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Refrigeration in developing countries could eliminate a quarter of food waste

Refrigeration in developing countries could eliminate a quarter of food waste

A report published by The Institute of Mechanical Engineers has concluded refrigeration in developing countries could eliminate a quarter of food wastage.

The report shows that nearly 50% of fruit and vegetables are lost in Sub-Saharan Africa and India. The African nation of Tanzania sees 25 per cent of all milk produced in the wet season end up as wastage, while 97 per cent of meat sold in the country has never been properly refrigerated.

With 70% of people in sub-Saharan Africa having no access to electricity at all and 350 million people in India situated off-grid in rural locations. The report urges immediate action to encourage the roll-out of sustainable cold and frozen supply chains in order to prevent unnecessary food loss and improve global food security.

Dr Tim Fox, Head of Energy and Environment at the Institution of Mechanical Engineers said, “Hunger, as well as illness from poor quality food, continues to be a significant problem in many parts of the world, and this is potentially set to get worse as global population rises,” said Dr Tim Fox, head.

“Governments and aid agencies simply funding the production of more and more food which is then spoilt and discarded is a poor use of the money, often from taxpayers or donations, and does not provide a long-term and sustainable solution to the problem of global poverty and local self-sufficiency.”

“It also presents farmers and rural communities with attractive business opportunities for development,” said Fox.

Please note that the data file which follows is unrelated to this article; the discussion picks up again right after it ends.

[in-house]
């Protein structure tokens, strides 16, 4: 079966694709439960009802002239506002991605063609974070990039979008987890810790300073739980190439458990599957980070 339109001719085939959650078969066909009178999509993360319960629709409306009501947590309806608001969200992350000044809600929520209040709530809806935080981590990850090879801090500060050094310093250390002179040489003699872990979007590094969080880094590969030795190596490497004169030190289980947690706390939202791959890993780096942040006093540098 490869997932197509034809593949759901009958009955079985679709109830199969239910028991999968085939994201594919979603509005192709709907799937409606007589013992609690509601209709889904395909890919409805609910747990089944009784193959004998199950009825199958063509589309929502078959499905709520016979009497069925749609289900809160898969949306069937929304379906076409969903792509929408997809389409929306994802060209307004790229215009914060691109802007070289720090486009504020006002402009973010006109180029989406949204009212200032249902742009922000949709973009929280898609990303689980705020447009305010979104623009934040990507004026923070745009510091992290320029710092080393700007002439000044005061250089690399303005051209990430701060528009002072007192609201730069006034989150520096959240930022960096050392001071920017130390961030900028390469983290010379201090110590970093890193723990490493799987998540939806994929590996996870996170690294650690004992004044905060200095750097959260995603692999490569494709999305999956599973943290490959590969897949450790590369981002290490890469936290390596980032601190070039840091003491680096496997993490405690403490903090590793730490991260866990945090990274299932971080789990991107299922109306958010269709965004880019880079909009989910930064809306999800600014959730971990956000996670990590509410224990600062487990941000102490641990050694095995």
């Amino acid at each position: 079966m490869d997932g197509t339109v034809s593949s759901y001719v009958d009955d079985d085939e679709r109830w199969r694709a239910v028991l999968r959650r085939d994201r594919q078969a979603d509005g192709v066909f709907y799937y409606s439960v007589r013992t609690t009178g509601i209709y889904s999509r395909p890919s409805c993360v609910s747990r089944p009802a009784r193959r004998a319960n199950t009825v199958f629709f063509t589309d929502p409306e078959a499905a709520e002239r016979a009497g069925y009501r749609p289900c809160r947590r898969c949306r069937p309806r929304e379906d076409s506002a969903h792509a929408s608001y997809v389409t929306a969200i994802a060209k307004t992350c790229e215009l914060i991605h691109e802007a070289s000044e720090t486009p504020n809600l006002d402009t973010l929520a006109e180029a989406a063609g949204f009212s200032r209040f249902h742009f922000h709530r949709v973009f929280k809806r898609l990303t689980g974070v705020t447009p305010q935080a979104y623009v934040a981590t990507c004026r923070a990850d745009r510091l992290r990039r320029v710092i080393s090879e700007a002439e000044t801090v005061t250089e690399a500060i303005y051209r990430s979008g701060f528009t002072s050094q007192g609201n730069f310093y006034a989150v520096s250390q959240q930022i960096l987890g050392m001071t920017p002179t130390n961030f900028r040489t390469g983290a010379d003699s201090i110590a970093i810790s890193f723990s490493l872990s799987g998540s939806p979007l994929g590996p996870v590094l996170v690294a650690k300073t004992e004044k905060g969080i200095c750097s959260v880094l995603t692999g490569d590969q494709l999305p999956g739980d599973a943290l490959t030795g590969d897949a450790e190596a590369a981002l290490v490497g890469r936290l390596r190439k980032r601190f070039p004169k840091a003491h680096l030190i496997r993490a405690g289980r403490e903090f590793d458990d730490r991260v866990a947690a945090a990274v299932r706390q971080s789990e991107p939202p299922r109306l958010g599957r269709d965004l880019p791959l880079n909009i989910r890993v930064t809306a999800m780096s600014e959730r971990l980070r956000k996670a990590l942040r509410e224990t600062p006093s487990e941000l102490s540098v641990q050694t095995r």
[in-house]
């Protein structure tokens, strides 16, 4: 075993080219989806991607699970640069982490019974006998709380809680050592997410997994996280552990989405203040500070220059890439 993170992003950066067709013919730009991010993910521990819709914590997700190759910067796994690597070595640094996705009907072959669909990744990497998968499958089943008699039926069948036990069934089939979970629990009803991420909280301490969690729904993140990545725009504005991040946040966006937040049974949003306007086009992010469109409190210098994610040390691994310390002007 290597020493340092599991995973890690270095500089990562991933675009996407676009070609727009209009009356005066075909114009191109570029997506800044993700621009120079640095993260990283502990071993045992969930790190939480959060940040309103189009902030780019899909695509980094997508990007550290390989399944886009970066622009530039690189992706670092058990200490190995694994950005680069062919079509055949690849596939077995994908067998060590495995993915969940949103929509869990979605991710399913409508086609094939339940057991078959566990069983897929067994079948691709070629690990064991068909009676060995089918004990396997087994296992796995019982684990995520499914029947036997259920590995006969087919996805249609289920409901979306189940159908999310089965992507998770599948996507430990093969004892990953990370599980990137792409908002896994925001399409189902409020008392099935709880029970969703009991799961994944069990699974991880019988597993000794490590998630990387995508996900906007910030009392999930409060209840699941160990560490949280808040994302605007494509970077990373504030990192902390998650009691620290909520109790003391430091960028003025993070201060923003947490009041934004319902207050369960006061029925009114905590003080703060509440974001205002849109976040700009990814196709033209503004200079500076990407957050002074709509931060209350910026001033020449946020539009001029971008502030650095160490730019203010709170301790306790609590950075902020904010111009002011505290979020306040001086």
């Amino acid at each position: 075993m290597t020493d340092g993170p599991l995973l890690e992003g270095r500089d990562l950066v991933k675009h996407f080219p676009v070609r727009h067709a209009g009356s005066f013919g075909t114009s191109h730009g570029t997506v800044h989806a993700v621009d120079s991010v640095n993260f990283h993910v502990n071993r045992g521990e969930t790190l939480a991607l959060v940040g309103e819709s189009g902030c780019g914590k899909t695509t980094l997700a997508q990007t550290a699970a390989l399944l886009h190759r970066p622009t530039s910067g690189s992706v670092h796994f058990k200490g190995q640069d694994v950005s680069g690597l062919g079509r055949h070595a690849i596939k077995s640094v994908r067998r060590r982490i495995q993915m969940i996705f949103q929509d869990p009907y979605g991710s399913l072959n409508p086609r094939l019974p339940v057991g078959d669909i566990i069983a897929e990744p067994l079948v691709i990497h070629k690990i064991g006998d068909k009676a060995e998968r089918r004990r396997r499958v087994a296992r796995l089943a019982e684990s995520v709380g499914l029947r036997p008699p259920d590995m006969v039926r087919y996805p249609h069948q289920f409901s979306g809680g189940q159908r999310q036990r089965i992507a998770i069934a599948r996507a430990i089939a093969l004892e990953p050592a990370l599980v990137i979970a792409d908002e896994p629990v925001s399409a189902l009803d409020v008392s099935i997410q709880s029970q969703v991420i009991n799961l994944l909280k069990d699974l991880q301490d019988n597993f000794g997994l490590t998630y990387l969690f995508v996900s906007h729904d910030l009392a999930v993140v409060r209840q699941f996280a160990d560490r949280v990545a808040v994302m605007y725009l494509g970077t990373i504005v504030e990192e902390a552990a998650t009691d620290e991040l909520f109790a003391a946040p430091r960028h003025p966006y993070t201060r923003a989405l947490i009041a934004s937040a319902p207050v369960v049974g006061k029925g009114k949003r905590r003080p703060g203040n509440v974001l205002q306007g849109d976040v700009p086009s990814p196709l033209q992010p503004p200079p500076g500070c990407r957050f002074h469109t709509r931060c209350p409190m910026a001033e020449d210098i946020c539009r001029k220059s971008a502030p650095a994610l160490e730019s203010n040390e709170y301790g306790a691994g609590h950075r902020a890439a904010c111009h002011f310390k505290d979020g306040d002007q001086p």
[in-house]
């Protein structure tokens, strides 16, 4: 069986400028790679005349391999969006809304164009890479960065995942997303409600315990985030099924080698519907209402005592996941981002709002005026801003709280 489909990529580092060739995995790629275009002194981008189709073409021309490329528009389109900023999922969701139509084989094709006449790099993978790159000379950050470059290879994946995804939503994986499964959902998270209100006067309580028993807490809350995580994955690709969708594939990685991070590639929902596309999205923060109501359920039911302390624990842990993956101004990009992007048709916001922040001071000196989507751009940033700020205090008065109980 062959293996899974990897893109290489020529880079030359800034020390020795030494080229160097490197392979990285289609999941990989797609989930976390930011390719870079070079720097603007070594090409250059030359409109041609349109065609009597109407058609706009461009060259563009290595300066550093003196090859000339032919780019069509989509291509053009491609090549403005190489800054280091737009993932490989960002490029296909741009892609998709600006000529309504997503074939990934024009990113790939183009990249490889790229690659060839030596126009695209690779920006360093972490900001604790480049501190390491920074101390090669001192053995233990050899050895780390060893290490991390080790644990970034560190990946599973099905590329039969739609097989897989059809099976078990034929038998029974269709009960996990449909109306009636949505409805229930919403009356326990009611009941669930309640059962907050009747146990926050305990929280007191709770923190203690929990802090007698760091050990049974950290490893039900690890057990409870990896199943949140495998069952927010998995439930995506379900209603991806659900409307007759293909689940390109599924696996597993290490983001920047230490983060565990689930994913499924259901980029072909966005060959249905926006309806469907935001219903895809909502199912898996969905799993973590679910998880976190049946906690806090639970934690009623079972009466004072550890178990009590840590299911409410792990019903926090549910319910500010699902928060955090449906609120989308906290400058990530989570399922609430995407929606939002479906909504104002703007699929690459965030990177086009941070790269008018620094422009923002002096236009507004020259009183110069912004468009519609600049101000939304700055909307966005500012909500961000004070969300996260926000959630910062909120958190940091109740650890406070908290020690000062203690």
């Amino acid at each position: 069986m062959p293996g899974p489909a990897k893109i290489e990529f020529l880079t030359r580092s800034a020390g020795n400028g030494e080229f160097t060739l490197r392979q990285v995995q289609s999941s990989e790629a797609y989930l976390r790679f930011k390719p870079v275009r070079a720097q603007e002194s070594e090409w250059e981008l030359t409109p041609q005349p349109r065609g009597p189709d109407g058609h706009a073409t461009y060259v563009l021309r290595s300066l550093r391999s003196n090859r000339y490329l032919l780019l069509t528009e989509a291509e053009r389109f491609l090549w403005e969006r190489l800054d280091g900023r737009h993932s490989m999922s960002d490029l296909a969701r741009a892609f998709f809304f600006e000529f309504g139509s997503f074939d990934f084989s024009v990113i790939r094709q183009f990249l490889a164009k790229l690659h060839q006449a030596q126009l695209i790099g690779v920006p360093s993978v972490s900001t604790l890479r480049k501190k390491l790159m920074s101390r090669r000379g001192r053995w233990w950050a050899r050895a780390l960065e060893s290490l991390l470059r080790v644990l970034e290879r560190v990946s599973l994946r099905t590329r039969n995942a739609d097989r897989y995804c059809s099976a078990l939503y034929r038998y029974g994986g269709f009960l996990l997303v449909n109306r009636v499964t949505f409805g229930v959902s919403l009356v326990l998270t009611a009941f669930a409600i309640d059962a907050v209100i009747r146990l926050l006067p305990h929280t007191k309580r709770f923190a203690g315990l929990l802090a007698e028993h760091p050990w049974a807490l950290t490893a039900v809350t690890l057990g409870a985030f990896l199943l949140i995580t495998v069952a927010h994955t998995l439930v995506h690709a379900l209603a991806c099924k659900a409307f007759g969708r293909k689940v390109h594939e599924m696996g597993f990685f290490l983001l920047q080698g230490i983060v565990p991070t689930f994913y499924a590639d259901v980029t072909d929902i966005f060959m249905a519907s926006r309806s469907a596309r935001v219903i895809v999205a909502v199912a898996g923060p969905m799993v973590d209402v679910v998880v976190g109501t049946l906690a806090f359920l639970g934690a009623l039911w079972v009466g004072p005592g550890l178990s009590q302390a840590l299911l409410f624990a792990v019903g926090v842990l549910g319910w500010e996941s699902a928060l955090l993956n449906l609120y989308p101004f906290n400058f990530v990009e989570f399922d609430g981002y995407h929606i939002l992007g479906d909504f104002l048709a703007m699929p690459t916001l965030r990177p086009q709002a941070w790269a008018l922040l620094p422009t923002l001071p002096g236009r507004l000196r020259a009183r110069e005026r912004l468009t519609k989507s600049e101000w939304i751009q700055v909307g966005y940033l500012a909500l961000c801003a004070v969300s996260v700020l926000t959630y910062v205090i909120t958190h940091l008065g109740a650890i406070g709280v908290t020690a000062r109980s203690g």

The Institution’s key recommendations in this new report are:

1. Governments of newly emerging and rapidly industrialising economies must prioritise and support investment in cold chain infrastructure to improve food security, underpin development and help alleviate poverty.

2. Donor country governments and development NGOs must support and incentivise aid recipients to develop sustainable cold chains using renewable energy and waste cold.

3. The engineering community should come together to define in detail the potential opportunities a connected cold economy presents for the developed and developing world.

Refrigeration technologies in the developing world has become a hot topic of late and as we reported a few companies are already developing solar refrigeration for use in areas without electricity.

To find out more about Refrigeration Technologies in the Developing World Click here. 

To read the full IMECHE Report Click here.

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  • Renewable Technologies
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